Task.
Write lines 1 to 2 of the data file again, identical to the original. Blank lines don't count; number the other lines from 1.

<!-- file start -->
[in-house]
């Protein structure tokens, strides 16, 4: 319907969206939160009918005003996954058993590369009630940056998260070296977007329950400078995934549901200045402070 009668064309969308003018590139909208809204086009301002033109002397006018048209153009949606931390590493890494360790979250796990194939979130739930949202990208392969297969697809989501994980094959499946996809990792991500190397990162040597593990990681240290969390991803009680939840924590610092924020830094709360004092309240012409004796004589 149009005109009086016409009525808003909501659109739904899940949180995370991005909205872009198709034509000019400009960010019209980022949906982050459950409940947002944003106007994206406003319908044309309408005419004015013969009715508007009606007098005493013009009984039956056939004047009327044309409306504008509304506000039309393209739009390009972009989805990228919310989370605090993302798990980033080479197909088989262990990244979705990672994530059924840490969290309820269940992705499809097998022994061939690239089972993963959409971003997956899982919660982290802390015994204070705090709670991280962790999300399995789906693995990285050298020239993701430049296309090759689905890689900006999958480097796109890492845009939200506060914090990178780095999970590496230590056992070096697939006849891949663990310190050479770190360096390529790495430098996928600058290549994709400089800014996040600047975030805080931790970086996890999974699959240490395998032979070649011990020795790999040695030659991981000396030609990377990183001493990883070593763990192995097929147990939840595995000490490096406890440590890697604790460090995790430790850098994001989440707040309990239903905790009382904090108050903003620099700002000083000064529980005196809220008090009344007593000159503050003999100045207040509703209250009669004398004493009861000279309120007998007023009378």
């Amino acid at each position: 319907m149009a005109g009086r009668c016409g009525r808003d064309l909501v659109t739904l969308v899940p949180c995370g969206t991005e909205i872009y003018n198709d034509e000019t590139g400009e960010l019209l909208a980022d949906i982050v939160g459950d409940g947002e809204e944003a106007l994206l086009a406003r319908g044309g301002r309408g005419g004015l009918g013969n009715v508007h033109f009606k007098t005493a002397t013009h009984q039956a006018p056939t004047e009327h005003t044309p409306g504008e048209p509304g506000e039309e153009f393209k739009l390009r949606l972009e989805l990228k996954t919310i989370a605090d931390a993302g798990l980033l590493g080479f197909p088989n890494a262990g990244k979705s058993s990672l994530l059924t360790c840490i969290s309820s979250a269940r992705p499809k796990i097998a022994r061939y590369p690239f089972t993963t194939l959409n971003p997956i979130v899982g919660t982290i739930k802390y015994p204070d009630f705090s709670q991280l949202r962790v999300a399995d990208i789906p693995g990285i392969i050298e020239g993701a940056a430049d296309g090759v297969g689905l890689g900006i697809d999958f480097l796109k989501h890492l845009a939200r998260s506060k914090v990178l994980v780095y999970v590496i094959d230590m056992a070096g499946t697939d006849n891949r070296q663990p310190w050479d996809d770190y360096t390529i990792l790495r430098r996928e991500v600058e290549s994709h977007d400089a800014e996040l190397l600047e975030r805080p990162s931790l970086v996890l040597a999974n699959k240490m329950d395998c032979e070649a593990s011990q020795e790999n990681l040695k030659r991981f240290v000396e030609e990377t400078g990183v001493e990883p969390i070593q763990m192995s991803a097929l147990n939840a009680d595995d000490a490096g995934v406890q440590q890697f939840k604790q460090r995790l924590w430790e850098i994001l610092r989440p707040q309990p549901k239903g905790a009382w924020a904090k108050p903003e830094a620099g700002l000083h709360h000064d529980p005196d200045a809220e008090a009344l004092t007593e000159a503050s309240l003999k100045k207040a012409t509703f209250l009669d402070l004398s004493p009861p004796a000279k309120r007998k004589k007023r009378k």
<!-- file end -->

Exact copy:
[in-house]
């Protein structure tokens, strides 16, 4: 319907969206939160009918005003996954058993590369009630940056998260070296977007329950400078995934549901200045402070 009668064309969308003018590139909208809204086009301002033109002397006018048209153009949606931390590493890494360790979250796990194939979130739930949202990208392969297969697809989501994980094959499946996809990792991500190397990162040597593990990681240290969390991803009680939840924590610092924020830094709360004092309240012409004796004589 149009005109009086016409009525808003909501659109739904899940949180995370991005909205872009198709034509000019400009960010019209980022949906982050459950409940947002944003106007994206406003319908044309309408005419004015013969009715508007009606007098005493013009009984039956056939004047009327044309409306504008509304506000039309393209739009390009972009989805990228919310989370605090993302798990980033080479197909088989262990990244979705990672994530059924840490969290309820269940992705499809097998022994061939690239089972993963959409971003997956899982919660982290802390015994204070705090709670991280962790999300399995789906693995990285050298020239993701430049296309090759689905890689900006999958480097796109890492845009939200506060914090990178780095999970590496230590056992070096697939006849891949663990310190050479770190360096390529790495430098996928600058290549994709400089800014996040600047975030805080931790970086996890999974699959240490395998032979070649011990020795790999040695030659991981000396030609990377990183001493990883070593763990192995097929147990939840595995000490490096406890440590890697604790460090995790430790850098994001989440707040309990239903905790009382904090108050903003620099700002000083000064529980005196809220008090009344007593000159503050003999100045207040509703209250009669004398004493009861000279309120007998007023009378």